USTA National Tournaments: What Are They? How Can I Play Them?

Each year the USTA sanctions five different types of national tournaments designed for not only the top level juniors in the country, but also those who have achieved some success in their Sectional Association and desire to enter tournaments where they can play juniors from other parts of the country. Tournaments are held for boys and girls in the 12-and-under, 14-and-under, 16-and-under, and 18-and-under age divisions.
• USTA National Championships
• USTA National Opens
• USTA Team Championships
• USTA Regional Tournaments
• USTA International Tournaments

The information provided below is a summary. For more detailed information, consult either the National Junior Tournament Schedule or the USTA Regulations. Questions about the information provided can be sent to jrcomp@usta.com.
Four aspects that are key to understanding national competition are Age Eligibility, the National Standings Lists, Citizenship Requirements, and Entering Concurrent Tournaments:

Age Eligibility: The USTA uses a "month of birth" age eligibility rule. Junior players may continue to play in the 12, 14, 16 and 18 age divisions until the month they turn 13, 15, 17, or 19, respectively. Players should use the starting date of a tournament to determine eligibility when a tournament begins in one month and ends in the next. Players should plan ahead and consult their parents, coaches, or their Sectional Association to help them decide which age group is best for them to play in order to meet their tennis development and ranking goals.

National Standings Lists: The National Standings Lists (NSLs) are used by most of the national tournaments to select players. NSLs list players who are eligible for national competition in an age division in order of their current standing. Standing is based on the number of national ranking points a player has earned in the previous 12-month period.  Points are accumulated by winning singles and doubles matches in the national tournaments, 12 tournaments designated by each Sectional Association, and certain designated ITF tournaments (collectively, the National Ranking Tournaments). 100% of points earned in a player’s best 6 singles tournaments and 15% of points earned in a player’s best 6 doubles tournaments are used to calculate the standings.  Players who play in more than one age division will have their points "count down" so long as they have at least one ranking point in the division of the NSL.  This means that if one or more of the tournaments they play in an older division is in their top 6, it will count in the lower age division as well.  One additional requirement is that players must have at least 1 ranking point as the result of an on-court win to apear on an NSL.  An on-court win is one that takes place on-court after the start of the match.

Citizenship Requirements: Entries into USTA National Championships, USTA National Opens, USTA Team Championships, and USTA Regional Tournaments are limited to U.S. Citizens and aliens who meet specific criteria. USTA International Tournaments are open to U.S. Citizens and foreign players.

Entering Concurrent Tournaments:  The USTA Regulations prohibit a player from being entered, when entries close, in two or more tournaments if any part of the tournaments overlap, unless each Tournament Committee understands the situation and concurs in writing. There are two exceptions to this rule on the national junior level.  Both the USTA National Championships and the USTA National Opens allow for a player to enter more than one age division,  however, it is important to understand the consequences of this decision.  If you want to play in one of these tournaments, but aren't sure if you will get in, you may enter up to two different age divisions.  When selection is done, players are selected for the oldest age division first.  If you are selected into the older age division entered, you will not be selected into the younger division.  If you are not selected into the older division, you will only be considered for selection into the younger division and you will only be eligible to be an alternate in the younger division.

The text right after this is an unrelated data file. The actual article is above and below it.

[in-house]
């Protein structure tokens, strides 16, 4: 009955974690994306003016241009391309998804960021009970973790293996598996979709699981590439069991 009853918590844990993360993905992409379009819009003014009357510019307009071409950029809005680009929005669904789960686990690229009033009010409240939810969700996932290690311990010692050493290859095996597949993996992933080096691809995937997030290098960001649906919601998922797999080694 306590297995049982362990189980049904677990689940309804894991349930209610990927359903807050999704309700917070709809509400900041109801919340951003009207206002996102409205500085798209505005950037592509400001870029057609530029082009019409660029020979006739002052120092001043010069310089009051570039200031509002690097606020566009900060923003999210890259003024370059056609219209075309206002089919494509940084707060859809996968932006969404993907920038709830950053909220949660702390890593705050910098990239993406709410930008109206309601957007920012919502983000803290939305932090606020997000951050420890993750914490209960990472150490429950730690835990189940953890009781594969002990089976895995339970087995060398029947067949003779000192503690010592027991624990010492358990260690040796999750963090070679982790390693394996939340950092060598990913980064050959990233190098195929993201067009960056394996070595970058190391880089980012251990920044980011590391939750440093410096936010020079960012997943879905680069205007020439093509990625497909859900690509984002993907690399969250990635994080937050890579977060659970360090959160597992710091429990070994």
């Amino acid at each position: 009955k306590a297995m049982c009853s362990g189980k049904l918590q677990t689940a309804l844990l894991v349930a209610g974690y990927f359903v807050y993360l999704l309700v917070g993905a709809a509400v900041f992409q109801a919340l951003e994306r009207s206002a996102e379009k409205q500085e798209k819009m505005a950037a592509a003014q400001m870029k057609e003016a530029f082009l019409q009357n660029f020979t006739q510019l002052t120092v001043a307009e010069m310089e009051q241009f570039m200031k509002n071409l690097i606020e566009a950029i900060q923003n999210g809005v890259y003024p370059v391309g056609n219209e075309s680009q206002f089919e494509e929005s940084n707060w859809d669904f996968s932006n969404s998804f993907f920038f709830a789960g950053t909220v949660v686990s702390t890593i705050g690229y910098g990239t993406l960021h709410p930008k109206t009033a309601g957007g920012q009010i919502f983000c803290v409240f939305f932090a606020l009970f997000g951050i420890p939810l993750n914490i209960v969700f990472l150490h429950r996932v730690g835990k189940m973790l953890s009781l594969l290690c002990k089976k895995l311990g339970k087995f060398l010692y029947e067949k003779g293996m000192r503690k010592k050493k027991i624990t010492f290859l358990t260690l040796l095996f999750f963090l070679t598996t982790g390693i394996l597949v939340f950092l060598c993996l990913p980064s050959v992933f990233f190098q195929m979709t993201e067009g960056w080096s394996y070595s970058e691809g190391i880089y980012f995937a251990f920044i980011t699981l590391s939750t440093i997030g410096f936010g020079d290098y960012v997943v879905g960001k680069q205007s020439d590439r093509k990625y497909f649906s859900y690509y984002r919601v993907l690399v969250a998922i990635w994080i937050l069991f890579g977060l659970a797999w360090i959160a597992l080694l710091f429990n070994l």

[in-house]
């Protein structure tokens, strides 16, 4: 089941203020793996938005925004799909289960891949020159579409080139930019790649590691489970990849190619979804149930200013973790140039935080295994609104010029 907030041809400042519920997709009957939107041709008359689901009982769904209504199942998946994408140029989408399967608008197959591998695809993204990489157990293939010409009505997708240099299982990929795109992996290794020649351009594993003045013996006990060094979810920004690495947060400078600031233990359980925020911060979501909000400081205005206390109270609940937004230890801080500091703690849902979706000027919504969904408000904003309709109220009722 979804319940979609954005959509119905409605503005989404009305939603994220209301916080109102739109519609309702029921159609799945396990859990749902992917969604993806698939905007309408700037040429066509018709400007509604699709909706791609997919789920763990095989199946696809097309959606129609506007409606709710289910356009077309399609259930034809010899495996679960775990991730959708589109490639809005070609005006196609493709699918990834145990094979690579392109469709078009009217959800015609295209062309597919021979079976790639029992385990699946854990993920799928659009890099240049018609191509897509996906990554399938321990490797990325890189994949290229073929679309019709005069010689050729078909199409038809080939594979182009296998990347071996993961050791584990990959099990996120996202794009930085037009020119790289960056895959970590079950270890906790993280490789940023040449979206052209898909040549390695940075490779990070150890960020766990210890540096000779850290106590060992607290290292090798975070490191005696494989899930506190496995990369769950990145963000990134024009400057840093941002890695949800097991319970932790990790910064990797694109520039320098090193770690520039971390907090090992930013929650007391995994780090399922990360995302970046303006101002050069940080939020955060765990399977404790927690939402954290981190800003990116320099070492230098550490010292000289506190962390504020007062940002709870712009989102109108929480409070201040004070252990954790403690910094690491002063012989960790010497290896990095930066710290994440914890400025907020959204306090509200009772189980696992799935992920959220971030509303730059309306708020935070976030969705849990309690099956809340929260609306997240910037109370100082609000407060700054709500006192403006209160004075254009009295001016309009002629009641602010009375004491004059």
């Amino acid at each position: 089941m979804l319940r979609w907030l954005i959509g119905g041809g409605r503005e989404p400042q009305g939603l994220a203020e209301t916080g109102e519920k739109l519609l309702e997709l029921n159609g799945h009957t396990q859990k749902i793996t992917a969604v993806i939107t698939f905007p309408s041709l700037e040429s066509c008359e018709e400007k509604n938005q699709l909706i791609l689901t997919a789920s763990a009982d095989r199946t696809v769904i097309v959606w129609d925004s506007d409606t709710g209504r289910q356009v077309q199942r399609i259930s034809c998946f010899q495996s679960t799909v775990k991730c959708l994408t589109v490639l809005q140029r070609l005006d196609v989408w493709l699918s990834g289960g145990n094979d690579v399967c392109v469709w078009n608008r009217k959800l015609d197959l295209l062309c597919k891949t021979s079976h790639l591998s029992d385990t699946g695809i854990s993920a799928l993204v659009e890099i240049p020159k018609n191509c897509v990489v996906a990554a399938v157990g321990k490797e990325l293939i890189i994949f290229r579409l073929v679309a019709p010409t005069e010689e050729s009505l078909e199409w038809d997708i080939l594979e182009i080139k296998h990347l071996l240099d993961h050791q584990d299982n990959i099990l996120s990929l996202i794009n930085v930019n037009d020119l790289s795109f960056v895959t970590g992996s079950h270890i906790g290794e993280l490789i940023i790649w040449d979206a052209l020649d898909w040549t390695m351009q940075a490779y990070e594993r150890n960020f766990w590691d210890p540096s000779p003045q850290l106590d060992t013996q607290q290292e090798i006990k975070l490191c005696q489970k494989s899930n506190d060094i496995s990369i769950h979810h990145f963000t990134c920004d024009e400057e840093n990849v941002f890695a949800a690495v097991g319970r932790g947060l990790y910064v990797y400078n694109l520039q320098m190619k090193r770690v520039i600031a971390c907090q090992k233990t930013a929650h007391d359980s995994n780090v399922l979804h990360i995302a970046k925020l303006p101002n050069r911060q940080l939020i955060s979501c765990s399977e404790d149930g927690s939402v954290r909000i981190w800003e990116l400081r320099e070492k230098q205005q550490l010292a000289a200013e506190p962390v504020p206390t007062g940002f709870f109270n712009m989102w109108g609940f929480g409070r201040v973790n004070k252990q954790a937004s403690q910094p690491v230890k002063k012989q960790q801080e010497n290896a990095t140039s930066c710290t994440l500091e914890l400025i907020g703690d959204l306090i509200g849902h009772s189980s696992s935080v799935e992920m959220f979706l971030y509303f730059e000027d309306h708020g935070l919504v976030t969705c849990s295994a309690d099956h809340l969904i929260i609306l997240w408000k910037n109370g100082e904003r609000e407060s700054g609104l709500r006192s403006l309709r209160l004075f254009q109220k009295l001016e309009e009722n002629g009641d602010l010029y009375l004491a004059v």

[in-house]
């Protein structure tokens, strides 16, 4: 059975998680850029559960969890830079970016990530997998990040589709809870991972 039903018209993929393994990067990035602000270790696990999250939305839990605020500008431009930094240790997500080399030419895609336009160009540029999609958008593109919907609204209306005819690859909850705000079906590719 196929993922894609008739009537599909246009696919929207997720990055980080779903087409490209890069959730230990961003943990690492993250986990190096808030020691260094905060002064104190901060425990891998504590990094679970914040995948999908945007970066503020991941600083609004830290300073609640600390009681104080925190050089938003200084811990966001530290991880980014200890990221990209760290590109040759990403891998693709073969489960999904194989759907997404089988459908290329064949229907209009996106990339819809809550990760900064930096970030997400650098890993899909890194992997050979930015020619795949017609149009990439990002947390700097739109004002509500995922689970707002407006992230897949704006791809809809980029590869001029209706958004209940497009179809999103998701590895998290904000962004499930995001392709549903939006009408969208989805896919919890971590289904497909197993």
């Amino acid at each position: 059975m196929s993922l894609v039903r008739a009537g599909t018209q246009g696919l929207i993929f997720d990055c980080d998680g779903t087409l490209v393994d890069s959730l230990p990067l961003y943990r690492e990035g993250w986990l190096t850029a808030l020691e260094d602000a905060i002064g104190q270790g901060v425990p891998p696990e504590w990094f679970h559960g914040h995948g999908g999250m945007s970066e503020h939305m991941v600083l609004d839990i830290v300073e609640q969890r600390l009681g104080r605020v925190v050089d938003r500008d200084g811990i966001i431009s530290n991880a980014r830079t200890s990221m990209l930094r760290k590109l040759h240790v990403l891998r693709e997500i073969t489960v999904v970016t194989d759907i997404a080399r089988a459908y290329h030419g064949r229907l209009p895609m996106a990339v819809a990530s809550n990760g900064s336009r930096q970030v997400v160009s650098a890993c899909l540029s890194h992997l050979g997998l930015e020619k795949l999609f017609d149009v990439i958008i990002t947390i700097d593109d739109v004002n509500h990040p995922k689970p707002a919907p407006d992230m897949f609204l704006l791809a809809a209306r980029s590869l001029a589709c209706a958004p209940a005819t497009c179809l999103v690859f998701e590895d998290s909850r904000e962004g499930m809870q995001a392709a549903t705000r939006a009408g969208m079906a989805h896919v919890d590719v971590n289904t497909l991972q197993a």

Below are descriptions of the five different types of national tournaments.

USTA NATIONAL CHAMPIONSHIPS
USTA National Championships are the highest level of national junior competition. Four USTA National Championships are held each year in each division:
• USTA National Spring Championships (128 draw for all divisions)
• USTA National Clay Court Championships (192 draw: 18 and 16 divisions; 128 draw: 14 and 12 divisions)
• The USTA National Championships (192 draw: 18 and 16 divisions; 128 draw: 14 and 12 divisions)
• USTA National Winter Championships (128 draw for all divisions)
All of the USTA National Championships in the 14 and 12 divisions use a singles Compass Draw. All other USTA National Championships have a singles Feed-In-Championship draw format.  All doubles events are single elimination, unless otherwise specified by the tournament.

The USTA entry system provides many ways for a player to qualify for the USTA National Championships.  Below is a description of these pathways:

Players on National Championship Selection List: The National Championship Selection List is a list of the top players in the country, based national play and, in the boys’ and girls’ 18s divisions, professional and international rankings. It is published two months or more in advance of the tournament so players know they have a guaranteed acceptance if they enter by the deadline. The size of make up of the list depends on the division and size of the draw:
Boys’ and Girls’ 18 Divisions
• Draw of 192, players on the List in positions 1 through 40 shall be accepted.
• Draw of 128, players on the List in positions 1 through 32 shall be accepted.
List Details:
The first 16 players on the list are those who have played in the singles draw of at least:
1. One National Ranking Tournament in the List’s division during the four months before the effective date of the list; and
2. Two other National Ranking Tournaments in the List’s division during the 12 months before the effective date of the List.
The next group of players on the list are those not who have an ATP singles ranking of 1000 or better or who have a WTA singles ranking of 600 or better.The last group of players on the list are those who have an ITF singles ranking of 100.

Boys’ and Girls’ 16, 14 and 12 Divisions
• Draw of 192, players on the List in positions 1 through 24 shall be accepted.
• Draw of 128, players on the List in positions 1 through 16 shall be accepted.
List Details:
The list is comprised of players who have played in the singles draw of at least:
1. One National Ranking Tournament in the List’s division during the four months before the effective date of the list; and
2. Two other National Ranking Tournaments in the List’s division during the 12 months before the effective date of the List.
These players are listed in the order of strength of record calculated as of the effective date using the USTA computer ranking program.